The primary theme addressed by Saramago is theodicy. Saramago’s is a type of protest theodicy, an approach inspired by Elie Wiesel’s work that questions the total goodness of God. The God of The Gospel According to Jesus Christ has little concern for the needy. God predetermines the course of history and is unable to rescind what he has willed, even prior to its realization. Free will is an illusion; all proceeds according to God’s plan.
In this world, there is a strict balance between good and evil. Good cannot exist without evil, nor God without the devil. The harmony of the universe requires that Satan thrive and prosper, “but the Lord will always have the last word.” To adherents of traditional Christianity this might sound like good news. To those familiar with the workings of Saramago’s God, this is small consolation, for “His pleasure is as terrifying as His displeasure.”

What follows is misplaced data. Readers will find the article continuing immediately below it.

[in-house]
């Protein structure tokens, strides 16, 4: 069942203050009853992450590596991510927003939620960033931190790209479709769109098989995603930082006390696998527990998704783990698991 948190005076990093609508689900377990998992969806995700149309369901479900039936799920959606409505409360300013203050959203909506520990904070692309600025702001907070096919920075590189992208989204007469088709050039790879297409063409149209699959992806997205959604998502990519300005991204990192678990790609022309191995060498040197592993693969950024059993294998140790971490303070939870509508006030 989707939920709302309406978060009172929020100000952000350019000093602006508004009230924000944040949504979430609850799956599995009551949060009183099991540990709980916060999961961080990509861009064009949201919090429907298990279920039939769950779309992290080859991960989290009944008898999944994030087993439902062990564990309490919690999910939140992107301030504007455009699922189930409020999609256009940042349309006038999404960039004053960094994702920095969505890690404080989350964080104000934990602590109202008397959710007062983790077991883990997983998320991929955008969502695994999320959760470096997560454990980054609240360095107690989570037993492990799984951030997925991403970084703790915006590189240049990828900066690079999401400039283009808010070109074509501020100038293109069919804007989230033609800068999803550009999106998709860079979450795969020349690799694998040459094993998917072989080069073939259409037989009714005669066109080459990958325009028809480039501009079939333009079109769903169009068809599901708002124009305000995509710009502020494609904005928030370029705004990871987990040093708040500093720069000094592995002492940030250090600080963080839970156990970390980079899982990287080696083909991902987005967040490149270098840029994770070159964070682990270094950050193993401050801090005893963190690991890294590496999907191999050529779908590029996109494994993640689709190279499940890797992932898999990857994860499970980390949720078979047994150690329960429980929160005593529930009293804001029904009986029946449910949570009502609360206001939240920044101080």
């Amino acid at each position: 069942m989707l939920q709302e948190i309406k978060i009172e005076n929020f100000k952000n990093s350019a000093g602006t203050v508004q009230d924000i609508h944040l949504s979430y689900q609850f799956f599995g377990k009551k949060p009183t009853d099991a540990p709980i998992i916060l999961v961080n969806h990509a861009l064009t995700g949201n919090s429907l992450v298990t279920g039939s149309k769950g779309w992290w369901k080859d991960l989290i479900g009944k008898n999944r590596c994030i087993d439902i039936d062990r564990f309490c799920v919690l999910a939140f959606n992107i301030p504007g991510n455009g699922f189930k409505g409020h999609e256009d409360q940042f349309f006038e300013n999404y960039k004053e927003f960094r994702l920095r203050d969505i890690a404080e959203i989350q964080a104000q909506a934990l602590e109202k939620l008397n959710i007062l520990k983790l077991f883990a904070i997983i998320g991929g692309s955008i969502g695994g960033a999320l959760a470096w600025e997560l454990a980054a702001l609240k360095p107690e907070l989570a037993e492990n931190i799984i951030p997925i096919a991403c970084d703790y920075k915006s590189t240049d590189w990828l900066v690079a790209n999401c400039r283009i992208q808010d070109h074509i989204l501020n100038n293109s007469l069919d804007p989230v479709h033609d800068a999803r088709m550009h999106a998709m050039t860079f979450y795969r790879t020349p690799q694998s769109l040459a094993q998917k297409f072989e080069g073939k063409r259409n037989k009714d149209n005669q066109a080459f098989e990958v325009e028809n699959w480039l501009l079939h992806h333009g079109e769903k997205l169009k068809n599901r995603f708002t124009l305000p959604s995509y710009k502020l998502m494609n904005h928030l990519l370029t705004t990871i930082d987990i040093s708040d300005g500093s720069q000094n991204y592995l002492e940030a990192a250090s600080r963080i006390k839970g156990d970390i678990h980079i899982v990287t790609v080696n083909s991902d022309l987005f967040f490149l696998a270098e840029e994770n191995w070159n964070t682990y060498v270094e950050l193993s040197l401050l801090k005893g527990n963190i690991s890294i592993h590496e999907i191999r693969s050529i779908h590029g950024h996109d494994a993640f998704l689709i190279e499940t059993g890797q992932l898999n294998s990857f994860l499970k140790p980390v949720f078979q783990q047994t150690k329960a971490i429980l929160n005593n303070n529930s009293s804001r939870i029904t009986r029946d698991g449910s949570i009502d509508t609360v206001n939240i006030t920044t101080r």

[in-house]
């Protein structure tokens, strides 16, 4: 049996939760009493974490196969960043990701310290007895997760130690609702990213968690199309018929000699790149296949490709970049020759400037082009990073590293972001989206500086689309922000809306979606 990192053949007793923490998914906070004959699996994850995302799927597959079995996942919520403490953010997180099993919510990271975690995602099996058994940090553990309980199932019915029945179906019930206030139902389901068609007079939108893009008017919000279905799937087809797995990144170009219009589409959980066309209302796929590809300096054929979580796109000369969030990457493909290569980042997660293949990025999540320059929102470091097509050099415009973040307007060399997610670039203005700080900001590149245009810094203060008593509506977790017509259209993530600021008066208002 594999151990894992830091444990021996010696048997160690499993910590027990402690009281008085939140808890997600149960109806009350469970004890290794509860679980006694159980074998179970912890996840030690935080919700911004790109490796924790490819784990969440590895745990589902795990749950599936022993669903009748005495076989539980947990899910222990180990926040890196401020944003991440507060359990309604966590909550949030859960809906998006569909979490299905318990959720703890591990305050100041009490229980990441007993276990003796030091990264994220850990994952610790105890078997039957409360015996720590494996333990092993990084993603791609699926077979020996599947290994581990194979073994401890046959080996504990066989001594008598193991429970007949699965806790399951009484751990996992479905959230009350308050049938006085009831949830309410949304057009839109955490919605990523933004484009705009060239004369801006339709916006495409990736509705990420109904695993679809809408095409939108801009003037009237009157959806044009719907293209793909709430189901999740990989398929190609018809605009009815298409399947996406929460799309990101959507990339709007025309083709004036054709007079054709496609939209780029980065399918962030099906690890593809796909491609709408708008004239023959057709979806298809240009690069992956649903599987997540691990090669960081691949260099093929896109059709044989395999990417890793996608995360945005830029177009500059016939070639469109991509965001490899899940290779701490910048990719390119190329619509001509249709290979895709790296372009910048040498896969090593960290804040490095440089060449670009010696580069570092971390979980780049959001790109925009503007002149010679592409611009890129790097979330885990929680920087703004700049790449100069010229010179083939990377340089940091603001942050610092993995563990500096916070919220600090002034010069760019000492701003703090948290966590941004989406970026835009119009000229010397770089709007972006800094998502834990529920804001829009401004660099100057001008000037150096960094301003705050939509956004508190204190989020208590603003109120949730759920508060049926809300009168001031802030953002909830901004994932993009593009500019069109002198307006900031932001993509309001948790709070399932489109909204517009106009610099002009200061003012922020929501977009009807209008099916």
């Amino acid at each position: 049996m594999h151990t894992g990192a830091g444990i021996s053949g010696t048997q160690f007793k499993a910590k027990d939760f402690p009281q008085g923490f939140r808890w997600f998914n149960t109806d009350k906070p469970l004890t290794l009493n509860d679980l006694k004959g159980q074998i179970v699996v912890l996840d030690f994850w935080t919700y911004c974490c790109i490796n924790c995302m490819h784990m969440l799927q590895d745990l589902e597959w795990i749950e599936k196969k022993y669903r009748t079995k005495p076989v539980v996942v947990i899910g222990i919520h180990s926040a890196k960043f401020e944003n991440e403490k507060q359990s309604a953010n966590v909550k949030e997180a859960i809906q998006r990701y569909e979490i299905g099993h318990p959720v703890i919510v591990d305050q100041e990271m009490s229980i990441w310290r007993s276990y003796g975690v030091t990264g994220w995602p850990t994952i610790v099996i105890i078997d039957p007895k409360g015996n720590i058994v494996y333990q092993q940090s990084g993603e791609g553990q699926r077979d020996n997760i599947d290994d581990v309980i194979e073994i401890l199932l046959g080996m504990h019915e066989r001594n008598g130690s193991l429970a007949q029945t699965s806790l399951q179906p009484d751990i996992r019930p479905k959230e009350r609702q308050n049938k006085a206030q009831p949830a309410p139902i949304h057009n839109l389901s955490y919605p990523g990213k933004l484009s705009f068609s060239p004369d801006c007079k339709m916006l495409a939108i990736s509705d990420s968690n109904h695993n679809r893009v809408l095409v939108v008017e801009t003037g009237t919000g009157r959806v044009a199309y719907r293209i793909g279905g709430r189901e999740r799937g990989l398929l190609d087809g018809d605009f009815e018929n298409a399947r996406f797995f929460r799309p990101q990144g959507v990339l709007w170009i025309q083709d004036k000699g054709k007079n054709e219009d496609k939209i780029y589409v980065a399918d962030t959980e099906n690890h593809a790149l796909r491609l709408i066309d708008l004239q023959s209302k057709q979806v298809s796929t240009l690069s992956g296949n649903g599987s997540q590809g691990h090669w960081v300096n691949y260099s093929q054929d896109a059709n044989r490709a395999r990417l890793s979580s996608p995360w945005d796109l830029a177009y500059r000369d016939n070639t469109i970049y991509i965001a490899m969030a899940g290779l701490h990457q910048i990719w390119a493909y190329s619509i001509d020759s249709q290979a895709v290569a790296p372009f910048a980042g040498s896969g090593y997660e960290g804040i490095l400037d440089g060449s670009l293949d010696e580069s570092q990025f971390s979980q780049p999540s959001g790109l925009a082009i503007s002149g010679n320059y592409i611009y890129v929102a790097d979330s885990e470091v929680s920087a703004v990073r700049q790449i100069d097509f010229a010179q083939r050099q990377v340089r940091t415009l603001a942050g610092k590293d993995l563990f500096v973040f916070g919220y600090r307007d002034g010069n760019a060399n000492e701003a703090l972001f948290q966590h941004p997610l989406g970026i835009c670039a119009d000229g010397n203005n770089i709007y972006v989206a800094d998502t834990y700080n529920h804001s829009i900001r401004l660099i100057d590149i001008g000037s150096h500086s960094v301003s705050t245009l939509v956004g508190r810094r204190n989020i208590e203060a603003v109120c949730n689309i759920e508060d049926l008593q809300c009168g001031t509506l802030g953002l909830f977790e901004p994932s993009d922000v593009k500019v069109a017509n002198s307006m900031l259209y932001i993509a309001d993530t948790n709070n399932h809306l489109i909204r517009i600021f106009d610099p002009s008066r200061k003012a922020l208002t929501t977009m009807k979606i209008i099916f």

The Jesus Christ of The Gospel According to Jesus Christ follows the Chalcedonian definition of fully human and fully divine. Until God speaks to him in the desert, Jesus lives an ordinary life. Once God reveals to Jesus his destiny, Jesus develops his divine power, always using it for good. Yet Jesus always bears a burden of guilt for the Bethlehem innocents.
Those familiar with canonical stories of Jesus will recognize many of the incidents of the novel. A key story is lacking, however; there is no resurrection. Saramago ends with the Crucifixion, leaving one to question whether there is ultimate merit to Jesus’ death.